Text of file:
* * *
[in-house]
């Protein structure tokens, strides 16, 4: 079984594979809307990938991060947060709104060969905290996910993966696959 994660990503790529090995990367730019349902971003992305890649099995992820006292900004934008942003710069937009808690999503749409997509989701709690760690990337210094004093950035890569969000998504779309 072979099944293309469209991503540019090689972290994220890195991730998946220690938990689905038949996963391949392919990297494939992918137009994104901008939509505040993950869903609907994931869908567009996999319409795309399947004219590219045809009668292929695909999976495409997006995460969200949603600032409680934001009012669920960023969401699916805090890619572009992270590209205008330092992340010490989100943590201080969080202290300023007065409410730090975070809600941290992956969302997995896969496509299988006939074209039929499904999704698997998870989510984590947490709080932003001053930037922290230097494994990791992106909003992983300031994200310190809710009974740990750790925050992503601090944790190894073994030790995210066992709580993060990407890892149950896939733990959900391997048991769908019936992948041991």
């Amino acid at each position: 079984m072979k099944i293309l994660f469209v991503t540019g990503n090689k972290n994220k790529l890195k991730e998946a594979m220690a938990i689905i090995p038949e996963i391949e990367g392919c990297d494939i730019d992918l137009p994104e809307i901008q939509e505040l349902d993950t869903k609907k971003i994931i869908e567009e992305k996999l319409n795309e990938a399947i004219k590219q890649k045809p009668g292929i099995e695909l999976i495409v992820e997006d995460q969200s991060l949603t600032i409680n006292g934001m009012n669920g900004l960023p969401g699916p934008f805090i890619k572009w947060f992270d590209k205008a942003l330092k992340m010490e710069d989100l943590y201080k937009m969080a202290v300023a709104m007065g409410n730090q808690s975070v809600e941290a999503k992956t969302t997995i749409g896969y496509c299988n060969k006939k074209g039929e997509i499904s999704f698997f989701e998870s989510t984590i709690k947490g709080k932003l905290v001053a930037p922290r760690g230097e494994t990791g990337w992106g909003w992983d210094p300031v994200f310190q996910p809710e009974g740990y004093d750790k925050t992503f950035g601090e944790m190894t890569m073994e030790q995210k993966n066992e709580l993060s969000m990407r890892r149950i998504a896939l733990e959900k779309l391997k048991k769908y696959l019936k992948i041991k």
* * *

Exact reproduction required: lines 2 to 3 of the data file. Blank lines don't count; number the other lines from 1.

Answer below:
């Protein structure tokens, strides 16, 4: 079984594979809307990938991060947060709104060969905290996910993966696959 994660990503790529090995990367730019349902971003992305890649099995992820006292900004934008942003710069937009808690999503749409997509989701709690760690990337210094004093950035890569969000998504779309 072979099944293309469209991503540019090689972290994220890195991730998946220690938990689905038949996963391949392919990297494939992918137009994104901008939509505040993950869903609907994931869908567009996999319409795309399947004219590219045809009668292929695909999976495409997006995460969200949603600032409680934001009012669920960023969401699916805090890619572009992270590209205008330092992340010490989100943590201080969080202290300023007065409410730090975070809600941290992956969302997995896969496509299988006939074209039929499904999704698997998870989510984590947490709080932003001053930037922290230097494994990791992106909003992983300031994200310190809710009974740990750790925050992503601090944790190894073994030790995210066992709580993060990407890892149950896939733990959900391997048991769908019936992948041991």
């Amino acid at each position: 079984m072979k099944i293309l994660f469209v991503t540019g990503n090689k972290n994220k790529l890195k991730e998946a594979m220690a938990i689905i090995p038949e996963i391949e990367g392919c990297d494939i730019d992918l137009p994104e809307i901008q939509e505040l349902d993950t869903k609907k971003i994931i869908e567009e992305k996999l319409n795309e990938a399947i004219k590219q890649k045809p009668g292929i099995e695909l999976i495409v992820e997006d995460q969200s991060l949603t600032i409680n006292g934001m009012n669920g900004l960023p969401g699916p934008f805090i890619k572009w947060f992270d590209k205008a942003l330092k992340m010490e710069d989100l943590y201080k937009m969080a202290v300023a709104m007065g409410n730090q808690s975070v809600e941290a999503k992956t969302t997995i749409g896969y496509c299988n060969k006939k074209g039929e997509i499904s999704f698997f989701e998870s989510t984590i709690k947490g709080k932003l905290v001053a930037p922290r760690g230097e494994t990791g990337w992106g909003w992983d210094p300031v994200f310190q996910p809710e009974g740990y004093d750790k925050t992503f950035g601090e944790m190894t890569m073994e030790q995210k993966n066992e709580l993060s969000m990407r890892r149950i998504a896939l733990e959900k779309l391997k048991k769908y696959l019936k992948i041991k």